When Rusticators flocked to Maine in the late 19th to mid-20th centuries, they sought a rustic vacation to retreat from their busy city lives. To get on the water, they commissioned locally-built small wooden boats: rowboats for exploration, daysailers for picnics, and racing boats for yacht club competitions. Walk through our boat barn exhibits to see the Maine-built boats at the heart of the rusticating culture and explore their enduring impact in Rusticators on the Water.

Rusticators on the Water has been funded in part with grant support from Margaret E Burnham Charitable Trust.

Image: Penobscot Marine Museum’s Lincolnville wherry CUNNER heading out for a day trip. 1995.23

Art of the Sea

Thomas Buttersworth Sr., his son Thomas Jr. and grandson James, were all masters of marine painting, skilled at highly detailed and accurate images. In Art of the Sea, immerse yourself in the exciting action scenes these three generations of artists created. Like artists found in most major 19th century ports, the Buttersworths painted ship portraits commissioned by their clients. They used their rich imaginations to create remarkably accurate depictions that brought them a wide audience appeal.

In addition to the Buttersworth art on display in the Merithew House, Penobscot Marine Museum features marine art throughout our campus. We have a renowned collection of marine paintings, ship portraits and port paintings from around the world, ships’ figureheads, folk art, dioramas and shadowboxes. Artists in our collection include premier European, Asian and American artists, as well as recognizable local artists such as Percy Sanborn, William P. Stubbs, Waldo Peirce and Dolly Smith.

Souvenirs from Foreign Ports

The sea captains of 19th century Searsport were like other travelers collecting souvenirs from distant lands. In Souvenirs from Foreign Ports, see what local seafarers brought back as gifts to family and friends or as reminders of their voyages. Items include a pair of bronze “Fu” dogs, elaborately embroidered Chinese costumes, children’s toys and games, whimsical wood miniatures of Chinese life and paintings of people and ships.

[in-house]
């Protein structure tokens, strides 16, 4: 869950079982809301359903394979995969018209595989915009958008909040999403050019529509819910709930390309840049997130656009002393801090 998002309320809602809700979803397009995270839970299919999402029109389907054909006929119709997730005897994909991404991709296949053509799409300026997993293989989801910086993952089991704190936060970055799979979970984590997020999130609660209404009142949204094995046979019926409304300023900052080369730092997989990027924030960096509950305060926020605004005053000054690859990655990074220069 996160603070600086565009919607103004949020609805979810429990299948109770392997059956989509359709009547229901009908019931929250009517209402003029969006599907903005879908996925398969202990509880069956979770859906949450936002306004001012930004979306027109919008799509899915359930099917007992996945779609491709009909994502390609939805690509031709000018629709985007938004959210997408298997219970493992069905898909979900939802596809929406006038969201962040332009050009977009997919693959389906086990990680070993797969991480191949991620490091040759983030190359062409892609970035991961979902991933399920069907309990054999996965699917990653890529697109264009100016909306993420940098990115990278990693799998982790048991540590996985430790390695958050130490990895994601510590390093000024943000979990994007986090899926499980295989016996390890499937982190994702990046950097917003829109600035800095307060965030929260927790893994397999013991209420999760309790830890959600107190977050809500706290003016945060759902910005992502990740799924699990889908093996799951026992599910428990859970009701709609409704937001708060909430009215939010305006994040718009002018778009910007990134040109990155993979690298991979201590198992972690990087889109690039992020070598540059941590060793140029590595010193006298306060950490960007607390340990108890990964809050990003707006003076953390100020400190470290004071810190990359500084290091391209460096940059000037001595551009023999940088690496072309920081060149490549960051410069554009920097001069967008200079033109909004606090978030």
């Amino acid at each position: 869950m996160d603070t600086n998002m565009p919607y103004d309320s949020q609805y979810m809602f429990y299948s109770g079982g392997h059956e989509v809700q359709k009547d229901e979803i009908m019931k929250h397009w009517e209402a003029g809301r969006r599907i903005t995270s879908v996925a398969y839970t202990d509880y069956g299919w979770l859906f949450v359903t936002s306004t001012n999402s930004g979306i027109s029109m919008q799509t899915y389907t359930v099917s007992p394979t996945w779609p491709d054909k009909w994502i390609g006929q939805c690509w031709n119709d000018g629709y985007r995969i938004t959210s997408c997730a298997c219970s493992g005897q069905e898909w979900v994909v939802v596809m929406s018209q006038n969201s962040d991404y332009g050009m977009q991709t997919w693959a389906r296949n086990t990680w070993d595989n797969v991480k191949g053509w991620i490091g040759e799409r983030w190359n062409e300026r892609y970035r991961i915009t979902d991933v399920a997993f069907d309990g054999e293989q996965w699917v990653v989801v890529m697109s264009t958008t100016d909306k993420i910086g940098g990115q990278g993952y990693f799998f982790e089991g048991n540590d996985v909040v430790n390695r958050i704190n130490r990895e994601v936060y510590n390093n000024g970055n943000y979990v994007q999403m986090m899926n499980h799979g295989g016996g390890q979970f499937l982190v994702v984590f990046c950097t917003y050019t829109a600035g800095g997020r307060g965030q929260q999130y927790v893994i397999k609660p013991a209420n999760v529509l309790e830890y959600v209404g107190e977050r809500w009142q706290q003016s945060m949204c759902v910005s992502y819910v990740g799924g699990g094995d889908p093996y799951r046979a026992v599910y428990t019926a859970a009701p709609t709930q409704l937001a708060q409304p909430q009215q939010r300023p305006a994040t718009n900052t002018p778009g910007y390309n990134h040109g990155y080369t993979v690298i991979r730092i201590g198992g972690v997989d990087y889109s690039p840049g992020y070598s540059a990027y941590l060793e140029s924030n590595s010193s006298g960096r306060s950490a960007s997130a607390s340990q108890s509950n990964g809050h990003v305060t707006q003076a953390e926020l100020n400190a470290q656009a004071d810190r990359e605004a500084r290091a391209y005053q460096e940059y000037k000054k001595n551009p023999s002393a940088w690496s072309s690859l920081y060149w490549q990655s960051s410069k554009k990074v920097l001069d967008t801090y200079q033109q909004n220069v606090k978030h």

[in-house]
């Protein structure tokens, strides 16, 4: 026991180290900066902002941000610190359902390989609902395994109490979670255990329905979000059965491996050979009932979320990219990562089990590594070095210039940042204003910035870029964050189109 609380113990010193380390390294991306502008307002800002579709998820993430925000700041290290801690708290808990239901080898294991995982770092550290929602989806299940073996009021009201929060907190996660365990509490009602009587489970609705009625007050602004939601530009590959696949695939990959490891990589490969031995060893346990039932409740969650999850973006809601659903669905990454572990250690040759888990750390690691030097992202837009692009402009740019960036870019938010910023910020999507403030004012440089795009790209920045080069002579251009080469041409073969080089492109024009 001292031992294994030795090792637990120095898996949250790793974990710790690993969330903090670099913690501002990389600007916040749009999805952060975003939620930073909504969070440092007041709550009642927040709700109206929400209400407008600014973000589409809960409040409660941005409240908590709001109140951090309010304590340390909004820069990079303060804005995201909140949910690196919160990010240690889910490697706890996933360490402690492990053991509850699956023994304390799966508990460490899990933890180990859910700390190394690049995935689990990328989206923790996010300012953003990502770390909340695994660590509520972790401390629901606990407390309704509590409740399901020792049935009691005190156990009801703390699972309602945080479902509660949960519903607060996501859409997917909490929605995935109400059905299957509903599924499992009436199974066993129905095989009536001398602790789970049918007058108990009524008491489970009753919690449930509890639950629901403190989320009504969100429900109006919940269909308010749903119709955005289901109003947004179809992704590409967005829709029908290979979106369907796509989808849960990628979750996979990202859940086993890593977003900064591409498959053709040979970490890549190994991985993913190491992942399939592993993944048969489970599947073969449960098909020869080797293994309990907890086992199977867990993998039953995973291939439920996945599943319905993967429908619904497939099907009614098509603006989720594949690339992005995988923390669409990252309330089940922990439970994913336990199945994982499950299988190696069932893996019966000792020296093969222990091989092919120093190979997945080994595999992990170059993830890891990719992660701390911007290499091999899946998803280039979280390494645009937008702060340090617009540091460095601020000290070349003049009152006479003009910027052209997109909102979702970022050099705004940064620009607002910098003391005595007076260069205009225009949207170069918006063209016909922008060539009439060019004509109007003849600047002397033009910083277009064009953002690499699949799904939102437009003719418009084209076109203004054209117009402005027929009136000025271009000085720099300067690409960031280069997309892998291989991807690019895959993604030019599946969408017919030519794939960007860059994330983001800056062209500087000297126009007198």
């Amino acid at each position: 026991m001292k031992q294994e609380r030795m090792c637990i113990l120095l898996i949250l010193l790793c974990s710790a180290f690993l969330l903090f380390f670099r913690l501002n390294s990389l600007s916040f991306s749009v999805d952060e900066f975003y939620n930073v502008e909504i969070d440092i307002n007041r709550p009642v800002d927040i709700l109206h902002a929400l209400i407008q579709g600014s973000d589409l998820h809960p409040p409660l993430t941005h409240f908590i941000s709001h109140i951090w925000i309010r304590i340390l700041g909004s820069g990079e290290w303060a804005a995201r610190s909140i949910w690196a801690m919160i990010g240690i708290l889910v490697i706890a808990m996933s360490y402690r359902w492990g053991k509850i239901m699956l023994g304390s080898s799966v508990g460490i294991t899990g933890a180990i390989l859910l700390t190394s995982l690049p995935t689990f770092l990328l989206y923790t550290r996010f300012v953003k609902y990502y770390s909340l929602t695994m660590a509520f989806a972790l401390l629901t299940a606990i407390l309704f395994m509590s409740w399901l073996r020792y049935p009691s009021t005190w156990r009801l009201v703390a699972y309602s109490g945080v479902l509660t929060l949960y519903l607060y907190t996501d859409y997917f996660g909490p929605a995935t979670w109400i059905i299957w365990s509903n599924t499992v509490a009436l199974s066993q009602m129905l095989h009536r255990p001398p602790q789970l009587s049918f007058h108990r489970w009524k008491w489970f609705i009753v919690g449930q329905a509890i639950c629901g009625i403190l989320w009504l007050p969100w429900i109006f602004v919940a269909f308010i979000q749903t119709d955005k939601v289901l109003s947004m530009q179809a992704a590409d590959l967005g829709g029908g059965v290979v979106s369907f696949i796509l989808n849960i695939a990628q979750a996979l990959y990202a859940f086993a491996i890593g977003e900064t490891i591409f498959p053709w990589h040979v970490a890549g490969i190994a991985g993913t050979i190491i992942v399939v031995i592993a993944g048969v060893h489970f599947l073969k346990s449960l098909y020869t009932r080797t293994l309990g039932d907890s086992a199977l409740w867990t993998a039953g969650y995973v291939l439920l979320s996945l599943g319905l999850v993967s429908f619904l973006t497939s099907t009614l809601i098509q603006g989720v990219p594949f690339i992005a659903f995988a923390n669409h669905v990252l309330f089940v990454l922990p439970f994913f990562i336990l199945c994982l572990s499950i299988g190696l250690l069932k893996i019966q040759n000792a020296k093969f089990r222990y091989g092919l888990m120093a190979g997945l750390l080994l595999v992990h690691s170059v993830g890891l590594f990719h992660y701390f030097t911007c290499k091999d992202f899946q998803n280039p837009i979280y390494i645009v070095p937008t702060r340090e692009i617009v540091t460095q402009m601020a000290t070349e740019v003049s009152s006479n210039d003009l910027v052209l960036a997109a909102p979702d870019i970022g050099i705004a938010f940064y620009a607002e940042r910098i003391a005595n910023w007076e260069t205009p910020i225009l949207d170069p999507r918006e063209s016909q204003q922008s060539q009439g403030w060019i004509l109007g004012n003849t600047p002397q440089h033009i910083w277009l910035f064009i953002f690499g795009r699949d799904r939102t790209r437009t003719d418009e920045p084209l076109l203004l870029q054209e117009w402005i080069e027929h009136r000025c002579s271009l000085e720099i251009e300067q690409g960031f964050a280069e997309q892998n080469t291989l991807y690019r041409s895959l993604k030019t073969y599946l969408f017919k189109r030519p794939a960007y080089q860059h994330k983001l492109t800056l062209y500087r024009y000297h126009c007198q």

Battle for Penobscot Bay

One of the worst American naval defeats took place in Penobscot Bay during the Revolutionary War in 1779; one that many people have never heard of. In Battle for Penobscot Bay, learn about the Penobscot Expedition through an interactive diorama, paintings, maps, artifacts and documents, including the private papers of Dudley Saltonstall relating to his court martial.

Working the Bay

Explore the industries of the Maine coast in Working the Bay. The laborers of Maine extracted its bountiful resources of rock, ice, fish and lumber and shipped them abroad on vessels built along the coast. Much of the work was done by hand, without the aid of steam, gasoline, or electrical powered tools. On exhibit are many of the tools used to cut and split granite, harvest ice, catch and process fish, fell and transport lumber and build a ship in this exhibit. Photographs and paintings, including a Fitz Henry Lane painting depicting a lumber schooner, help tell these stories.

Seabag Visible Storage

Get a glimpse behind the scenes in Seabag Visible Storage. Taking its name from the bags sailors use to carry their personal belongings and gear, this exhibit is filled with a variety of items from our collections. Discover paintings, photographs, full and half boat models, souvenirs, charts, tools and other artifacts selected from the museum’s storage areas.

Seabag Visible Storage was funded with grant support from the Davis Family Foundation.

Gone Fishing

From lobsters to sardines, Maine’s fisheries define and influence the state’s history, economy, and culture. In Gone Fishing, learn about the early days of hand-lining, how to catch a lobster, how to dress for sea, and different kinds of boats and gear. Go aboard a real dory and replicas of a lobster boat and sardine carrier and imagine yourself as a working fisherman.

Gone Fishing has been funded by The Maine Humanities Council, The Gardner Charitable Trust, The Morton-Kelly Charitable Trust, The Davis Family Foundation, and Linda L. Bean.